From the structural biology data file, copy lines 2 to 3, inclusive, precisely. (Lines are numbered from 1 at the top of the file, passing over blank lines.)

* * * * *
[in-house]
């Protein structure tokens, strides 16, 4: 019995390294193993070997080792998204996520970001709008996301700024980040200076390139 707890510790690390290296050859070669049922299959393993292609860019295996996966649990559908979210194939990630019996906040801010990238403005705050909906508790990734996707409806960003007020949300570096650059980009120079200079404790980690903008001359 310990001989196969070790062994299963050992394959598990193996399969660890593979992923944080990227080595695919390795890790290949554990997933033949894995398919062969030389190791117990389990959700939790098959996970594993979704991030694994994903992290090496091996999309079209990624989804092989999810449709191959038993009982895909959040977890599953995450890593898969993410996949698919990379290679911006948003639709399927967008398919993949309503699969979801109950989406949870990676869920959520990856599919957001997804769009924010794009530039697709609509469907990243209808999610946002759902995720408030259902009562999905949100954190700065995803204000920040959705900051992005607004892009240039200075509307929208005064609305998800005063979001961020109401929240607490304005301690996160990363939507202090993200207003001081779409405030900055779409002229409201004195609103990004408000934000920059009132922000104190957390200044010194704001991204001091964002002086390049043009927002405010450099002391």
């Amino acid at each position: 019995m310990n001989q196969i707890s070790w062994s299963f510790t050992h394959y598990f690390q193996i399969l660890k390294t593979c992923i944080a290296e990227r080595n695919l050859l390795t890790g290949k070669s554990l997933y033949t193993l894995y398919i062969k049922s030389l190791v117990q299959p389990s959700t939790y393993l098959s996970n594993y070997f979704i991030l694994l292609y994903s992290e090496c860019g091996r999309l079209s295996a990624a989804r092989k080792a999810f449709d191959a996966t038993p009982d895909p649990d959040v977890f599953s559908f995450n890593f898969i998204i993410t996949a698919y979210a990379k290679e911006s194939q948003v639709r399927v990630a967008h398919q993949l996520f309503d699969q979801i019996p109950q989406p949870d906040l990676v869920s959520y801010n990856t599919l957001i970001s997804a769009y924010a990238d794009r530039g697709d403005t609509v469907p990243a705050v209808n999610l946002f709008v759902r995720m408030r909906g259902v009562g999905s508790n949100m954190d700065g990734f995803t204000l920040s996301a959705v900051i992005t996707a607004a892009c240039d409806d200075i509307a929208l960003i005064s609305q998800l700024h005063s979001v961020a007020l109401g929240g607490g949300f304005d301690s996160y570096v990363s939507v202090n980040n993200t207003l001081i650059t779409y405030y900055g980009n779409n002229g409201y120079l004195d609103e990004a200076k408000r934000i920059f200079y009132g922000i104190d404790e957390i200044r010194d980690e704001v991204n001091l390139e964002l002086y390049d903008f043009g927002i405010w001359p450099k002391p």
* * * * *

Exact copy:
């Protein structure tokens, strides 16, 4: 019995390294193993070997080792998204996520970001709008996301700024980040200076390139 707890510790690390290296050859070669049922299959393993292609860019295996996966649990559908979210194939990630019996906040801010990238403005705050909906508790990734996707409806960003007020949300570096650059980009120079200079404790980690903008001359 310990001989196969070790062994299963050992394959598990193996399969660890593979992923944080990227080595695919390795890790290949554990997933033949894995398919062969030389190791117990389990959700939790098959996970594993979704991030694994994903992290090496091996999309079209990624989804092989999810449709191959038993009982895909959040977890599953995450890593898969993410996949698919990379290679911006948003639709399927967008398919993949309503699969979801109950989406949870990676869920959520990856599919957001997804769009924010794009530039697709609509469907990243209808999610946002759902995720408030259902009562999905949100954190700065995803204000920040959705900051992005607004892009240039200075509307929208005064609305998800005063979001961020109401929240607490304005301690996160990363939507202090993200207003001081779409405030900055779409002229409201004195609103990004408000934000920059009132922000104190957390200044010194704001991204001091964002002086390049043009927002405010450099002391």
């Amino acid at each position: 019995m310990n001989q196969i707890s070790w062994s299963f510790t050992h394959y598990f690390q193996i399969l660890k390294t593979c992923i944080a290296e990227r080595n695919l050859l390795t890790g290949k070669s554990l997933y033949t193993l894995y398919i062969k049922s030389l190791v117990q299959p389990s959700t939790y393993l098959s996970n594993y070997f979704i991030l694994l292609y994903s992290e090496c860019g091996r999309l079209s295996a990624a989804r092989k080792a999810f449709d191959a996966t038993p009982d895909p649990d959040v977890f599953s559908f995450n890593f898969i998204i993410t996949a698919y979210a990379k290679e911006s194939q948003v639709r399927v990630a967008h398919q993949l996520f309503d699969q979801i019996p109950q989406p949870d906040l990676v869920s959520y801010n990856t599919l957001i970001s997804a769009y924010a990238d794009r530039g697709d403005t609509v469907p990243a705050v209808n999610l946002f709008v759902r995720m408030r909906g259902v009562g999905s508790n949100m954190d700065g990734f995803t204000l920040s996301a959705v900051i992005t996707a607004a892009c240039d409806d200075i509307a929208l960003i005064s609305q998800l700024h005063s979001v961020a007020l109401g929240g607490g949300f304005d301690s996160y570096v990363s939507v202090n980040n993200t207003l001081i650059t779409y405030y900055g980009n779409n002229g409201y120079l004195d609103e990004a200076k408000r934000i920059f200079y009132g922000i104190d404790e957390i200044r010194d980690e704001v991204n001091l390139e964002l002086y390049d903008f043009g927002i405010w001359p450099k002391p």